Figure 13-2. - Battle dressings.
contamination, and to prevent further injury to the wound.
When the dressing is in place, treat the casualty for shock and complete the U.S. Field Medical Card, DD Form 1380. In cases of severe hemorrhage, do not worry about the dangers of infection. Although the prevention of infection is important, your main concern is to stop the flow of blood. If there is no material available, simply thrust your hand over the wound.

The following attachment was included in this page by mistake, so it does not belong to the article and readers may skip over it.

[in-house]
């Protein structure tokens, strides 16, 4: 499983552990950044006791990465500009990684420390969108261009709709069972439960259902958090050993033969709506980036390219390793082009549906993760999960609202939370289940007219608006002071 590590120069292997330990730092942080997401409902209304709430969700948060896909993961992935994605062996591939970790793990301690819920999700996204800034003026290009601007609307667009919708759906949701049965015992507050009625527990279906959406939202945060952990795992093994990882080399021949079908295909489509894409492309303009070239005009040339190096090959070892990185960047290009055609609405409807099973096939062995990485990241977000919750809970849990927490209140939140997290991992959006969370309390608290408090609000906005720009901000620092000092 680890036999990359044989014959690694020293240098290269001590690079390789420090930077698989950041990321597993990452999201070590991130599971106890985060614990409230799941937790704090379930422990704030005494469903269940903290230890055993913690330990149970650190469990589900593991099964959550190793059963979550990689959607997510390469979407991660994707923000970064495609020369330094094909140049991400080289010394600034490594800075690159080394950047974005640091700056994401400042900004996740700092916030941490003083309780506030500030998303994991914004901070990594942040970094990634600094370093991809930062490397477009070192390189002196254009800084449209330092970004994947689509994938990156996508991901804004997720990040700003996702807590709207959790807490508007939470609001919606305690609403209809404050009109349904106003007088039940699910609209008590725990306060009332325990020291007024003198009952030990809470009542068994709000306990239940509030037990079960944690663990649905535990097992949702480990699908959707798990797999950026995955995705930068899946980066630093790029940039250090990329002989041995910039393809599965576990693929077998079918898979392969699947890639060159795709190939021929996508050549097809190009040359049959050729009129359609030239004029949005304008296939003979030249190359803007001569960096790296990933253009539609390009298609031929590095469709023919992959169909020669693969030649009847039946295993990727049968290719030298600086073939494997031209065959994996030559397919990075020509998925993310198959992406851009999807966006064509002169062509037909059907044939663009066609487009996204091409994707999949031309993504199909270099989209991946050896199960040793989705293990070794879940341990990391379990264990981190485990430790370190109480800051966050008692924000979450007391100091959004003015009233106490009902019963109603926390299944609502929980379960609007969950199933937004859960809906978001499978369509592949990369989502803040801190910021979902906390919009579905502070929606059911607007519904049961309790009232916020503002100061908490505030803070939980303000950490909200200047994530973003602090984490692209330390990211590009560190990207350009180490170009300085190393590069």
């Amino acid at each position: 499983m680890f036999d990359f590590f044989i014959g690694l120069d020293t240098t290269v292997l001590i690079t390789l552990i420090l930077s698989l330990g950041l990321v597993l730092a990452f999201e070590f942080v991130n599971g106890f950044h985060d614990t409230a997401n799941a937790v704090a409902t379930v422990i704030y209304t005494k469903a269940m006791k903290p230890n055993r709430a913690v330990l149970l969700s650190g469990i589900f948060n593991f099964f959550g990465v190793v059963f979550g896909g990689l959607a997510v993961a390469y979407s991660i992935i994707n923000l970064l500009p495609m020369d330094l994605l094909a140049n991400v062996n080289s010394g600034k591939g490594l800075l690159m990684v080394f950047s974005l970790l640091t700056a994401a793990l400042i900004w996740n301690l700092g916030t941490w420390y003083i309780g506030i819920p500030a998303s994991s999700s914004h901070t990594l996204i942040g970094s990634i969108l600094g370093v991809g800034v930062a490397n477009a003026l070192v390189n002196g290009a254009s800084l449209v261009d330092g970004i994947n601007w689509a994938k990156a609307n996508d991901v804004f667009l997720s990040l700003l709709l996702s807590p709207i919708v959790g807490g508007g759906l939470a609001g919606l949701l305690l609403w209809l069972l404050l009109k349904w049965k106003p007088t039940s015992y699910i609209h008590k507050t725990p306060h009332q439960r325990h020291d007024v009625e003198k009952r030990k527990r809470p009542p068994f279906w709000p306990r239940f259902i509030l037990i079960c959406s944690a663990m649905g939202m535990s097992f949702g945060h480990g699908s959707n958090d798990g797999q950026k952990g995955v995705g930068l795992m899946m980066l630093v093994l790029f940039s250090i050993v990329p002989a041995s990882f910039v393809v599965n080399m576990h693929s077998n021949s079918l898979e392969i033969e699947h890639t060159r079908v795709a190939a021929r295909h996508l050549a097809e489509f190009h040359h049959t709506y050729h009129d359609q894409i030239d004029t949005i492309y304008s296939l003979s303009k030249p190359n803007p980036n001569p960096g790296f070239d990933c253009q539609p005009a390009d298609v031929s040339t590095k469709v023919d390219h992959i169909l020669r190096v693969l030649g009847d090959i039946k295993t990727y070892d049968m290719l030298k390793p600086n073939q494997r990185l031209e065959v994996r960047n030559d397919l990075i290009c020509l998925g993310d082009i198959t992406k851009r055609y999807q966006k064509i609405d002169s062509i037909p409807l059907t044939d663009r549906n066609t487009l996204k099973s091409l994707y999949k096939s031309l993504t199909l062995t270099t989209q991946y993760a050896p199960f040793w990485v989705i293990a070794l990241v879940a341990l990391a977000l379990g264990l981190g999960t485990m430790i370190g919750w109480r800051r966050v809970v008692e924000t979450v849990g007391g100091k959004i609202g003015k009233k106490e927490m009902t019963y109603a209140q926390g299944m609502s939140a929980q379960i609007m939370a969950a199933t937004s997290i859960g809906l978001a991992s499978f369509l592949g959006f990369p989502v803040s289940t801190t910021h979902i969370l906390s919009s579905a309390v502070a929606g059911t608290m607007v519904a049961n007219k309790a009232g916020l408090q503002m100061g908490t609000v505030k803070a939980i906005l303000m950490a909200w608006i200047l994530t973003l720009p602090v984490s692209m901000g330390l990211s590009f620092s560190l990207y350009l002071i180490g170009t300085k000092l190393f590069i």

Figure 13-3. - Direct pressure to control bleeding and application of a roller bandage.
ELEVATION. - Elevating or raising an injured limb above the level of the heart will help to control bleeding. Elevation should be used together with direct pressure (fig. 13-4). If you suspect a fracture, do not elevate a limb until the fracture has been splinted and you can be reasonably certain that elevation will cause no further injury. Use a stable object to maintain elevation.
Figure 13-4. - Combination of direct pressure and elevation.Continue Reading